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Lopez v. Douglas

United States Court of Appeals, Tenth Circuit
Apr 8, 1998
141 F.3d 974 (10th Cir. 1998)

Summary

holding that the successive petition restrictions contained in 28 U.S.C. § 2244(b) apply to Rule 60(b) motions

Summary of this case from In re Abdur'rahman

Opinion

No. 96-6384.

Filed April 8, 1998.

Appeal from the United States District Court for the Western District of Oklahoma. (D.C. No. 86-CV-1890-T)

Submitted on the briefs:

After examining the brief filed by Alfonso A. Lopez and the appellate record, this panel has determined unanimously that oral argument would not materially assist the determination of this appeal. See Fed.R.App.P. 34(a); 10th Cir. R. 34.1.9. The case is submitted without oral argument.

Alfonso A. Lopez, pro se.

Before: ANDERSON, KELLY, and MURPHY, Circuit Judges.


Petitioner Alfonso Albert Lopez appeals the district court order denying his motion under Fed.R.Civ.P. 60(b)(6).

In 1981, Petitioner pled guilty in state court to murder in the first degree and was sentenced to life imprisonment. He also pled guilty to shooting with intent to kill and was sentenced to a twenty-five year term to run consecutively to the life imprisonment sentence. He did not move to withdraw his pleas or file direct appeals.

In August 1986, he filed his first 28 U.S.C. § 2254 petition, contending that he received ineffective assistance of counsel and that his guilty pleas were involuntary. The petition was denied on the merits. This court denied issuance of a certificate of probable cause and dismissed the appeal. Lopez v. Douglas, No. 87-2004 (10th Cir. Mar. 17, 1988) (unpublished).

In June 1996, he filed a motion under Fed.R.Civ.P. 60(b)(6) to vacate the judgement denying his first § 2254. He contended in relevant part that the decision in Cooper v. Oklahoma, 116 S.Ct. 1373 (1996), affected the district court's determination of his prior ineffective assistance of counsel claim because he was "prejudiced by his counsel's failure to request a pre-plea competency determination." Id. at 1-2. The district court adopted the magistrate judge's supplemental findings and recommendation and denied the motion. Petitioner appeals.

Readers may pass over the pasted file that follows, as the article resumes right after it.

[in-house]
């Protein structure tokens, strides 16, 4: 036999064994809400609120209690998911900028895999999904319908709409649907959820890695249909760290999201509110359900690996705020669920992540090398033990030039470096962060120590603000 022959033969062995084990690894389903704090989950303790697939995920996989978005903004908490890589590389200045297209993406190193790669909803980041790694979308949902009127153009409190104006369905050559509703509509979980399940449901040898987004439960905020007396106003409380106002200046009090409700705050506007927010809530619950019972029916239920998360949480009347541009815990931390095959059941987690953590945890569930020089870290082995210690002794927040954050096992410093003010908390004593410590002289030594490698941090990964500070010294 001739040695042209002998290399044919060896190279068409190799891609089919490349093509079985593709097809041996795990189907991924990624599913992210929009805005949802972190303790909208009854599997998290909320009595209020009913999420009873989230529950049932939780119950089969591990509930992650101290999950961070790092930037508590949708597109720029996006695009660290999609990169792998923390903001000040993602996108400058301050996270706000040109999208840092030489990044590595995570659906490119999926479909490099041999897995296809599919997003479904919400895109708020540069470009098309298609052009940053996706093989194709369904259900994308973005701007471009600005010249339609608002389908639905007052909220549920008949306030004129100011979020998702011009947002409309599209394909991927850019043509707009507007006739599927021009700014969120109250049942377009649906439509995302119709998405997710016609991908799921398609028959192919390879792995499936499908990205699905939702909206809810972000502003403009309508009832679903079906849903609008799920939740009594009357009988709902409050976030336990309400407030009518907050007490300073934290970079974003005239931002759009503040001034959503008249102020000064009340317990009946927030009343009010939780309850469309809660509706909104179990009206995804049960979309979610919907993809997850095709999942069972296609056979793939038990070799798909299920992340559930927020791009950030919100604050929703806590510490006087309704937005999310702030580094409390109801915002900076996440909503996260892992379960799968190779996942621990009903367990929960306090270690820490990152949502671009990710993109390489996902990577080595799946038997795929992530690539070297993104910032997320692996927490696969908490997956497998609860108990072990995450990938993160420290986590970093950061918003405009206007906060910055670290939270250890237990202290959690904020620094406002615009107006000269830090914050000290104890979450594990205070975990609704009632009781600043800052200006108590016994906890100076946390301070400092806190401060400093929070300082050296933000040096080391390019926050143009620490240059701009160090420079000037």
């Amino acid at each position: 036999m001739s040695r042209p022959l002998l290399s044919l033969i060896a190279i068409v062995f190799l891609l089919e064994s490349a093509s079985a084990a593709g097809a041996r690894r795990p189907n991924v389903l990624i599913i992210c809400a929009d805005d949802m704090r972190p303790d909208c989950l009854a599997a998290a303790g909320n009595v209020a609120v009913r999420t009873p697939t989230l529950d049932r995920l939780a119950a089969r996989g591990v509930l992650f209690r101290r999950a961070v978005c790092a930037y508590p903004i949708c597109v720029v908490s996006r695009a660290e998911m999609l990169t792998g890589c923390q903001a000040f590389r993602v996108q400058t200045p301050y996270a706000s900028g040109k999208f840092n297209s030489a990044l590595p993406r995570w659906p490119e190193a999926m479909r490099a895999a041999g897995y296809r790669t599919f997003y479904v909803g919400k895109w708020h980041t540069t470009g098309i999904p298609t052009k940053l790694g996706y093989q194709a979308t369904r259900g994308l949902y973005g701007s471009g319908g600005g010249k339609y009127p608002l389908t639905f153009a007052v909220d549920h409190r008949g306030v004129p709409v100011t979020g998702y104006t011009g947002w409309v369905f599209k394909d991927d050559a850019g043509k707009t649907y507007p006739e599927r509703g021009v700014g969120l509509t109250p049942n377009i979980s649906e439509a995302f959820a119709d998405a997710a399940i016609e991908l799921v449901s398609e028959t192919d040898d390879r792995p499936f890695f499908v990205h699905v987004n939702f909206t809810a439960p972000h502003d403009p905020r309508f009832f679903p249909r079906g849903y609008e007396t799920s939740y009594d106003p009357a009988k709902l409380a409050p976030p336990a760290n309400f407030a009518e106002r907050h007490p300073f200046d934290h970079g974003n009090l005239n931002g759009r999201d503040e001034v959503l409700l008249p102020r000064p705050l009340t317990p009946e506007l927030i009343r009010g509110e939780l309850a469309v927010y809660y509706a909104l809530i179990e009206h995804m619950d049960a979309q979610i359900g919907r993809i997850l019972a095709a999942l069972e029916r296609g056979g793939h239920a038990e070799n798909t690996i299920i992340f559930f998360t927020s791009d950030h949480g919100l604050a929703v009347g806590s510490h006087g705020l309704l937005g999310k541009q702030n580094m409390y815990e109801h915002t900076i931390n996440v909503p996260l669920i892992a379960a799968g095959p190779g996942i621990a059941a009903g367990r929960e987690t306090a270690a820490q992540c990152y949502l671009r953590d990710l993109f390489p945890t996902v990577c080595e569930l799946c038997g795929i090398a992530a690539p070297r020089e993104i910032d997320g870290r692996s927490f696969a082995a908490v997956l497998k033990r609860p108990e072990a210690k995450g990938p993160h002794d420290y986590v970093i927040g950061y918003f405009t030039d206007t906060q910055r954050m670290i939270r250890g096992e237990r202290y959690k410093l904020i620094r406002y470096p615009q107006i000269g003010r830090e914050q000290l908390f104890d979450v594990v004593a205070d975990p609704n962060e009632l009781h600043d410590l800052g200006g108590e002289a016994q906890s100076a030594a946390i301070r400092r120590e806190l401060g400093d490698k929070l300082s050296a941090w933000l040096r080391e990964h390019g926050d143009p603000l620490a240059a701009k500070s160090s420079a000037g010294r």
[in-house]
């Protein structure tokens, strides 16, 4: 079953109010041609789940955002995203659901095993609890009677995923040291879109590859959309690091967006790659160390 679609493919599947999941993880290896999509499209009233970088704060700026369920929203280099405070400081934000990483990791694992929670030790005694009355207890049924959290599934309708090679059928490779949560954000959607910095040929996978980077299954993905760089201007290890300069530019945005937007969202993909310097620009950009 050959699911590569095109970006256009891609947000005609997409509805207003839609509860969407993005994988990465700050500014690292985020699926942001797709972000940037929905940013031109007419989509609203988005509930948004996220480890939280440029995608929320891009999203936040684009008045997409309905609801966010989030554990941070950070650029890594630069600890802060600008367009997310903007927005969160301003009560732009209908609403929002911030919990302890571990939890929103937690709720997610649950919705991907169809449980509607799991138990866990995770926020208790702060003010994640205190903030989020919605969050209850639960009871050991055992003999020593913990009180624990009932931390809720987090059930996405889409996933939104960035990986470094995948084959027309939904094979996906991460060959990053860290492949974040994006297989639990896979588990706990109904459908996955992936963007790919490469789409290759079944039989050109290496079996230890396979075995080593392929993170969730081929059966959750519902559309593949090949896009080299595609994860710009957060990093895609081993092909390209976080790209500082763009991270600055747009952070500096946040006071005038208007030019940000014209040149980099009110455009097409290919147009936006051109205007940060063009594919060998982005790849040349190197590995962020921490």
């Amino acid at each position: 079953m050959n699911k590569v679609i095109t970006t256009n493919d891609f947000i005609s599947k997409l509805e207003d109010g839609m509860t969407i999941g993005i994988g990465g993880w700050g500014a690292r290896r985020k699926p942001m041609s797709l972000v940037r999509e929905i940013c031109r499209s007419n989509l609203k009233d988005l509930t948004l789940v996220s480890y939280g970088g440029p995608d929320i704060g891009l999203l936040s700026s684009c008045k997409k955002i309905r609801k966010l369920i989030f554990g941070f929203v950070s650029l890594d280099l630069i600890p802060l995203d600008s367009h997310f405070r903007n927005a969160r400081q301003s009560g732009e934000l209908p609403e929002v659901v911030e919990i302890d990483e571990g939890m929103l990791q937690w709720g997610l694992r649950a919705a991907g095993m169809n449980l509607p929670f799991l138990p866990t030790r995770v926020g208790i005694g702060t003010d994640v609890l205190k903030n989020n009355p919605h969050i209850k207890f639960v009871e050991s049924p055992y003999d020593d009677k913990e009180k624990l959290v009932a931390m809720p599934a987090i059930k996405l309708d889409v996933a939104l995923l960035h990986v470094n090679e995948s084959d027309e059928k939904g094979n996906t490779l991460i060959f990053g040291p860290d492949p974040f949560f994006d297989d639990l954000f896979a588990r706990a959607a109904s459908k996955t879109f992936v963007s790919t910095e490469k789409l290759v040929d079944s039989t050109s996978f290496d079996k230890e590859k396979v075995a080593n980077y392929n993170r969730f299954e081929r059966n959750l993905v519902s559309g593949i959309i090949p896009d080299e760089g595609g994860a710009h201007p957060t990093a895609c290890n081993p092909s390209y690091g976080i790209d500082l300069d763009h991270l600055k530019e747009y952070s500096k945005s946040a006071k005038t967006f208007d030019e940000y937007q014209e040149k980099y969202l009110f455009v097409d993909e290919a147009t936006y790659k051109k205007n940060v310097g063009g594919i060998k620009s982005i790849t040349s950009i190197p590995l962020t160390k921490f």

The Rule 60(b)(6) motion filed by Petitioner Lopez in June 1996 was a second habeas petition under the Antiterrorism and Effective Death Penalty Act of 1996 ("AEDPA"). See Burris v. Parke, 130 F.3d 782, 783 (7th Cir. 1997). "Rule 60(b) cannot be used to circumvent restraints on successive habeas petitions." Felker v. Turpin, 101 F.3d 657, 661 (11th Cir.), cert. denied, 117 S.Ct. 451 (1996). Moreover, "the successive petition restrictions contained in the amendments to [28 U.S.C.] § 2244(b) apply to Rule 60(b) proceedings, even where those proceedings seek to amend a judgement that became final before the effective date of the amendments." Id.

Since Petitioner filed his second § 2254 petition after April 24, 1996, the effective date of the AEDPA, he was required to comply with the Act's relevant provisions and obtain prior authorization from this court before filing in the district court. He failed to obtain this authorization. Therefore, the district court lacked jurisdiction to decide his unauthorized second petition, and this court must vacate the district court order. See United States v. Avila-Avila, 132 F.3d 134, 1348-49 (10th Cir. 1997).

However, we will construe Petitioner's notice of appeal and appellate brief as an implied application under 28 U.S.C. § 2244(b)(3)(A) for leave to file a second habeas petition in the district court. See Pease v. Klinger, 115 F.3d 763, 764 (10th Cir. 1997).

In his implied application, he argues that the decision in Cooper constituted an intervening change of law, which "affects the district court's . . . denial of his claim of ineffective assistance of counsel" raised in his first § 2254. Id. at 5.